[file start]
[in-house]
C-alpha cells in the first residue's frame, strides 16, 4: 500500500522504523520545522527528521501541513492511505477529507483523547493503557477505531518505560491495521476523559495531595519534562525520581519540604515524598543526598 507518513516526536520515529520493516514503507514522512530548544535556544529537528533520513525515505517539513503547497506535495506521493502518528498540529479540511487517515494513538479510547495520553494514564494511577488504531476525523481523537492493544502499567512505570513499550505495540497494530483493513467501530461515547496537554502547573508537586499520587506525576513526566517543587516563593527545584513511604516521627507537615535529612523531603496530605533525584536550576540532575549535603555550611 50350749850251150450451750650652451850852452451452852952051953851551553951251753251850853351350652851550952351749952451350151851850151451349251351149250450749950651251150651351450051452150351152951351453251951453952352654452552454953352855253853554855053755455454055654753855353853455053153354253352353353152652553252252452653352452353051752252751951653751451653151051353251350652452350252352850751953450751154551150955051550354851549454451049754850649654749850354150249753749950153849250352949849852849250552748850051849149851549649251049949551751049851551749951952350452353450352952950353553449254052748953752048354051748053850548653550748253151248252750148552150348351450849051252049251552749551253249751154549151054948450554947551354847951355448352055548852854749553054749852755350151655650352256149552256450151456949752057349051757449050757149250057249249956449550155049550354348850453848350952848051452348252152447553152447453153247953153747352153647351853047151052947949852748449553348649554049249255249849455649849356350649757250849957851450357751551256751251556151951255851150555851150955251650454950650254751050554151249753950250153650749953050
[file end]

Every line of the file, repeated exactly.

[in-house]
C-alpha cells in the first residue's frame, strides 16, 4: 500500500522504523520545522527528521501541513492511505477529507483523547493503557477505531518505560491495521476523559495531595519534562525520581519540604515524598543526598 507518513516526536520515529520493516514503507514522512530548544535556544529537528533520513525515505517539513503547497506535495506521493502518528498540529479540511487517515494513538479510547495520553494514564494511577488504531476525523481523537492493544502499567512505570513499550505495540497494530483493513467501530461515547496537554502547573508537586499520587506525576513526566517543587516563593527545584513511604516521627507537615535529612523531603496530605533525584536550576540532575549535603555550611 50350749850251150450451750650652451850852452451452852952051953851551553951251753251850853351350652851550952351749952451350151851850151451349251351149250450749950651251150651351450051452150351152951351453251951453952352654452552454953352855253853554855053755455454055654753855353853455053153354253352353353152652553252252452653352452353051752252751951653751451653151051353251350652452350252352850751953450751154551150955051550354851549454451049754850649654749850354150249753749950153849250352949849852849250552748850051849149851549649251049949551751049851551749951952350452353450352952950353553449254052748953752048354051748053850548653550748253151248252750148552150348351450849051252049251552749551253249751154549151054948450554947551354847951355448352055548852854749553054749852755350151655650352256149552256450151456949752057349051757449050757149250057249249956449550155049550354348850453848350952848051452348252152447553152447453153247953153747352153647351853047151052947949852748449553348649554049249255249849455649849356350649757250849957851450357751551256751251556151951255851150555851150955251650454950650254751050554151249753950250153650749953050